The Journal The Authority on Global Business in Japan

As the Diet gets back to work, Prime Minister Shinzo Abe could be forgiven for reveling in his fourth consecutive national election victory. July’s election for the House of Councilors gave Abe’s Liberal Democratic Party (LDP) a simultaneous majority in each house of the Diet for the first time in 27 years. While no new election is required until December 2018, there is talk of Abe calling a snap election for the House of Representatives in January to transform that lead in the polls into parliamentary seats. A fifth victory would keep the LDP in the driver’s seat until at least 2021.

Japan is thus enjoying a rare period of political stability. With the United States having endured the most bruising presidential election in recent memory—and the European Union grappling with the implications of Brexit—Japan is like an island of democratic calm.

As businesses know, political stability matters. For Abe, the security of his position provides a firm base from which to take forward the policies set out in the Japan Revitalization Strategy and the LDP policy platform. His first priority will be passage of the giant FY2016 supplementary budget, with a headline figure of ¥28 billion—including several billion in new money. This will take place in parallel with deliberation on the allocation of several billion more in the main FY2017 budget, which is to be disbursed starting next April.

LDP majorities in Diet committees should help the Abe administration enact a number of key policies, including deregulation of labor markets, controlled lifting of the ban on casinos, and national support for information and communications technology (including the sharing economy, Big Data, artificial intelligence, and the Internet of Things). Naturally, the Tokyo 2020 Olympic and Paralympic Games are increasingly becoming part of national policy and spending plans—a trend that will accelerate as the opening ceremony draws closer.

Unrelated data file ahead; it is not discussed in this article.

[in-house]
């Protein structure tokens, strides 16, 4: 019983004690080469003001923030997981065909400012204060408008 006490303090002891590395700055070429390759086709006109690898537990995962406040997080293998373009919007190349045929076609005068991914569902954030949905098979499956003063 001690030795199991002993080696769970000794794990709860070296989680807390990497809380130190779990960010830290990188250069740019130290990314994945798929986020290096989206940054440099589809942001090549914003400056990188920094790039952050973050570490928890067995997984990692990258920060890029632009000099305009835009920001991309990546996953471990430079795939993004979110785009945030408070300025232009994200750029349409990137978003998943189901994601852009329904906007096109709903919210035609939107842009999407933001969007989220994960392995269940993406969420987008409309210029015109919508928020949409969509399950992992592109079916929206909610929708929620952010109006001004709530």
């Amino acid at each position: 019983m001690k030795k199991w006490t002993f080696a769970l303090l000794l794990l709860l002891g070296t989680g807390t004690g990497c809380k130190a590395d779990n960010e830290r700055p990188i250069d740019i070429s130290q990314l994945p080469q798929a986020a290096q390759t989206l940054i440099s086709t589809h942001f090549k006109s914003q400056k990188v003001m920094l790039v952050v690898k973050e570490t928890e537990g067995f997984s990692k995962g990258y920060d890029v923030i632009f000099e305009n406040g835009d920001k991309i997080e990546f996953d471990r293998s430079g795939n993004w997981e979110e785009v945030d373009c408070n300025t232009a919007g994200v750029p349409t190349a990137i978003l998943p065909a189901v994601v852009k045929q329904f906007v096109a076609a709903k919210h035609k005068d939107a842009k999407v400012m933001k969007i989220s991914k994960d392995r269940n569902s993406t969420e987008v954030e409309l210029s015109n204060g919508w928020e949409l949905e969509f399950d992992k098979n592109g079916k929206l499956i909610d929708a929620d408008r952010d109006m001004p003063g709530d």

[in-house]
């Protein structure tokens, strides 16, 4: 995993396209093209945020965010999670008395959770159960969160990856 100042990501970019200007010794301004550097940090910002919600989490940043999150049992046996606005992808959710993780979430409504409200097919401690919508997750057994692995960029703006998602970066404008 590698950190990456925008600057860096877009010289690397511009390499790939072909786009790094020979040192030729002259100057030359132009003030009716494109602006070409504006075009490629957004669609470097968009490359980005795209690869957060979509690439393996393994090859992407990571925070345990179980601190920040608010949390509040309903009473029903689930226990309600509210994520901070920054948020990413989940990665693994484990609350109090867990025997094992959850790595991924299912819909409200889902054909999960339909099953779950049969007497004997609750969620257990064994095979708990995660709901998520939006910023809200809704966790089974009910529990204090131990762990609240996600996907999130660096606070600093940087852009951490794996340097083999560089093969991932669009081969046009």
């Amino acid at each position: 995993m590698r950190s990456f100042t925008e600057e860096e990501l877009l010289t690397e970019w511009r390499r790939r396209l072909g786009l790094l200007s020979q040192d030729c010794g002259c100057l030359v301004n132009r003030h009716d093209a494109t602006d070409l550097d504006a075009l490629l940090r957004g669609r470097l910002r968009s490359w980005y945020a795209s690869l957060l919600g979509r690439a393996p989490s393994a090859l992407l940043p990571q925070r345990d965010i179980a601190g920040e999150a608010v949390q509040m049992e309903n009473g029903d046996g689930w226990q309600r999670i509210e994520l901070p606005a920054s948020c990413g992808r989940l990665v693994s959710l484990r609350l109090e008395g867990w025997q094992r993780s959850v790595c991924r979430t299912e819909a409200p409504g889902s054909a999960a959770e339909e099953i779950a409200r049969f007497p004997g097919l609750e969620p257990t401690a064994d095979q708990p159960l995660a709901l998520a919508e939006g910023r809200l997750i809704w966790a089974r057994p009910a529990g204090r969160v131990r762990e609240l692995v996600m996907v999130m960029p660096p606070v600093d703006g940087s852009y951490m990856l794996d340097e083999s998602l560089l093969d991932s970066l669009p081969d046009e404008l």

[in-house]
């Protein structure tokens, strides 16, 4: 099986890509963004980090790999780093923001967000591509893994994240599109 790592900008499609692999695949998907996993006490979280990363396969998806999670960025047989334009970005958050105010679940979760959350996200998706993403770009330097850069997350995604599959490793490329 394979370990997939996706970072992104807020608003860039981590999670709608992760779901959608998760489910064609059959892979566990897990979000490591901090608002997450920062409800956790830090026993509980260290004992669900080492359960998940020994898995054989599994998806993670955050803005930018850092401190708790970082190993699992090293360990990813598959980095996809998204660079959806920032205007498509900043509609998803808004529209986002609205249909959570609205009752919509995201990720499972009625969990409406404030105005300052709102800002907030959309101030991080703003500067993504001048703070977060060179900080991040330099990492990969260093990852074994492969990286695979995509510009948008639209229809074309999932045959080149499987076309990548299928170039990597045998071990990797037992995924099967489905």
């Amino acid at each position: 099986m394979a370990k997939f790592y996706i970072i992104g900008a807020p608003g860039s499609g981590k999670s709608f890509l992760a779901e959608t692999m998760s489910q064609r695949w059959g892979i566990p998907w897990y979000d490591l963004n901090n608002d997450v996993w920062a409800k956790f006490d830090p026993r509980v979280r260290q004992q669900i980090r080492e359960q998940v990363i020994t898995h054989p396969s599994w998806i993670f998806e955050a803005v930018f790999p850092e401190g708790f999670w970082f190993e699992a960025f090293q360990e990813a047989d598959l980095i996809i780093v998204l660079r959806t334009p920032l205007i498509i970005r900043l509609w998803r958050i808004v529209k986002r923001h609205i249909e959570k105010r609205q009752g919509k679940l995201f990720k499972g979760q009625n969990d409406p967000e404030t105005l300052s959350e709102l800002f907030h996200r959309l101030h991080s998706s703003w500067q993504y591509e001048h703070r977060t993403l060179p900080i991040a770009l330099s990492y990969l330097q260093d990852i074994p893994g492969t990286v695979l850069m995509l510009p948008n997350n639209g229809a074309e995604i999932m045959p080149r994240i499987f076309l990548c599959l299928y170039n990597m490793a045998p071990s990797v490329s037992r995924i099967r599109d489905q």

Even so, barring a major surprise, the highlight of the current Diet session should be Japan’s ratification of the Trans-Pacific Partnership (TPP) agreement. If Abe succeeds in passing the deal, that will put pressure on the administration of US President Barack Obama to do the same in its final days. If the United States fails to do so, it risks losing the best chance in decades to liberalize Japan’s markets on US terms, and to bring 12 Pacific nations closer together. US businesses active in Japan (and other TPP member states) still have work to do. They must remind US policymakers how the TPP will help them expand and grow in the Asia–Pacific area, and how failure to ratify the deal would leave US companies in the region at a disadvantage.

Japan’s public affairs are entering a vital period: a stable and empowered Japanese government with the means, motive, and opportunity to pursue its reform agenda; the allocation of not one but two multi-billion-yen public-spending packages; intensification of preparations for the Tokyo 2020 Olympic and Paralympic Games; and the tantalizing possibility of TPP passage during the last days of the Obama administration. The next few months will be critical for those companies and industries from the United States and elsewhere that have a stake in Japan and care about Japan’s openness to foreign investment, goods, and services.

Jakob Edberg is president and CEO of GR Japan K.K., and vice-chair of the ACCJ Globalization Committee
The highlight of the current Diet session should—barring a major surprise—be Japan’s ratification of the Trans-Pacific Partnership (TPP).